Last spring, a rabid skunk was terrorizing Richard Chartrand's village of Lowville neighborhood.

When the skunk attacked him, Chartrand protected himself by shooting the animal.

Then the police arrived.

"He had written me a ticket for discharging my firearm," said Chartrand.

But when he went to court, Justice Richard Defone threw out the ticket.

There was no law on the village books against what Chartrand did.

So, Lowville Mayor Donna Smith got to work.

The village now has a proposed law which would ban firing most weapons under most circumstances.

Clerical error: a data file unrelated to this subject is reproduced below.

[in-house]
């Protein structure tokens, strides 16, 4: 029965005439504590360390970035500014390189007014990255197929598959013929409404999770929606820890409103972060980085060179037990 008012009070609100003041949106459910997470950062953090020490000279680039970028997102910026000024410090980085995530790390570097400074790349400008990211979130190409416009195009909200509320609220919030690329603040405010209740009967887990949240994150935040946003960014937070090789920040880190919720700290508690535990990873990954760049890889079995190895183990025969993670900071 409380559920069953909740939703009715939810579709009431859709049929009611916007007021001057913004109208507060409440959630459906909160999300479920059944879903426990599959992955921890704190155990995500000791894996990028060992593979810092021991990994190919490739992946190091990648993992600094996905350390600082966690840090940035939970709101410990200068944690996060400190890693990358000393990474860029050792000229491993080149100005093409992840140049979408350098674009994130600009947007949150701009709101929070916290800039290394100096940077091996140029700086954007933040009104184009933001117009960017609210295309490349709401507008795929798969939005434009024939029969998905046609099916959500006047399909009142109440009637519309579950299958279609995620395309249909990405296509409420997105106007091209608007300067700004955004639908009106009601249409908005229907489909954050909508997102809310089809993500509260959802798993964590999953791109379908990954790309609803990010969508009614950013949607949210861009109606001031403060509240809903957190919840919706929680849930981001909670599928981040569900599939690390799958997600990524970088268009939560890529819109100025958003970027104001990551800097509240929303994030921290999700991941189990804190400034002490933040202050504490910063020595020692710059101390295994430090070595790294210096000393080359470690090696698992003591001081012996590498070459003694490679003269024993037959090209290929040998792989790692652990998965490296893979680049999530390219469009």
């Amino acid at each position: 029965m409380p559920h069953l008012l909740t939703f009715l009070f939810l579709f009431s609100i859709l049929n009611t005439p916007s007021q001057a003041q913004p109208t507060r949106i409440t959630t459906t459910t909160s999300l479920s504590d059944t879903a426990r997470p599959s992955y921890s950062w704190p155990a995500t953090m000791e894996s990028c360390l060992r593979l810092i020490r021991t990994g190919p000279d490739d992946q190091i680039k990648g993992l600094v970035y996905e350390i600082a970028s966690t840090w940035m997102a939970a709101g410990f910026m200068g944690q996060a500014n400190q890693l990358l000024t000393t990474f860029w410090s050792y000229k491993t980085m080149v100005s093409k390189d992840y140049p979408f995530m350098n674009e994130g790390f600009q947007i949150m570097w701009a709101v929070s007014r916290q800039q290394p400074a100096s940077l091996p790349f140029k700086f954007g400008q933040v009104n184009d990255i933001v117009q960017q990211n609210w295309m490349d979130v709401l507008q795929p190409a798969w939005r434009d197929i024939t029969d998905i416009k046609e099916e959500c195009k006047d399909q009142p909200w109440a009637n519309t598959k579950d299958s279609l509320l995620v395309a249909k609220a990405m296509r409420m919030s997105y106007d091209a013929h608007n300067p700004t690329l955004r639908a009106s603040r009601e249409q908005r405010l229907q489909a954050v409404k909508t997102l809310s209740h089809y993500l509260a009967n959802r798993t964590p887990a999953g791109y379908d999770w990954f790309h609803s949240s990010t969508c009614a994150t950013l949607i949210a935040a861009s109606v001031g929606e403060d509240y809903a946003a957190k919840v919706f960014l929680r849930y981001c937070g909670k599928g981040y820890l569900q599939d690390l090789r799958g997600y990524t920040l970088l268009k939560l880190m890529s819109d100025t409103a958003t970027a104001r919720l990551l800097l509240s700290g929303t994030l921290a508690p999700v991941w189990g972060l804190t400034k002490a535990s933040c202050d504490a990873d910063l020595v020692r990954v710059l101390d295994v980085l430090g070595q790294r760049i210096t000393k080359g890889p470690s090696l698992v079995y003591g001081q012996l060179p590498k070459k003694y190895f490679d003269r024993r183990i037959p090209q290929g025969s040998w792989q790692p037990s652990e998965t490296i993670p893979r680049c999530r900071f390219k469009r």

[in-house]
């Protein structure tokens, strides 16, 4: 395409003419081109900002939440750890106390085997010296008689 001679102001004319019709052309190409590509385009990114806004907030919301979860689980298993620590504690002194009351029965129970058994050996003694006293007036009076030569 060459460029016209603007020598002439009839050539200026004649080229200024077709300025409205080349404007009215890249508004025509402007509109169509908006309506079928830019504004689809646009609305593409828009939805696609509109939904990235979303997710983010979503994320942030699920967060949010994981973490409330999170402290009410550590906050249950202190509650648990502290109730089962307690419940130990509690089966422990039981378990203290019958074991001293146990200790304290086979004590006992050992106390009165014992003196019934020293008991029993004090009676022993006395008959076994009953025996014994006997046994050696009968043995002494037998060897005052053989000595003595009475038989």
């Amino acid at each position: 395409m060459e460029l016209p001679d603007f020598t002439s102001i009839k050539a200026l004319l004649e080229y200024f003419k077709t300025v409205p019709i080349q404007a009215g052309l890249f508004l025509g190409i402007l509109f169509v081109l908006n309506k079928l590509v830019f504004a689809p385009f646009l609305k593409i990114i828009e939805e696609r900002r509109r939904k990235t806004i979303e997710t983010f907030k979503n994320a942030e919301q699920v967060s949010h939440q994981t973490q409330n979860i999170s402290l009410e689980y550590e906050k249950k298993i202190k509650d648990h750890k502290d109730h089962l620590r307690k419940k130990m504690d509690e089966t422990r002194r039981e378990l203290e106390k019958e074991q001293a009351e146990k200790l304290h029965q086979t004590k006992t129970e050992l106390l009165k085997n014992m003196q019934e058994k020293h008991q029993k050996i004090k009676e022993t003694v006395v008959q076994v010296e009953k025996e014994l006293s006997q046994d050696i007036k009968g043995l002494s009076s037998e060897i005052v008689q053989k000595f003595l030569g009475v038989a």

One big exception: if you're protecting human life.

Even though this law wasn't on the books, the mayor says nothing will change.

"What this new law really does is it enforces what has already been happening. People don't typically fire their rifles within the village limits," said Smith.

But at a time when gun rights are a very controversial topic in New York state, how will the people of Lowville respond to the proposed law?

"I don't really have a problem with it because it doesn't really affect gun ownership. It more has to do with responsibly using your legally held weapon," said Rebecca Matteson, an opponent of the NY SAFE Act.

There will be a public hearing on the law Wednesday at 5:30 at the village municipal offices giving residents one last chance to sound off on the law before it goes to a vote.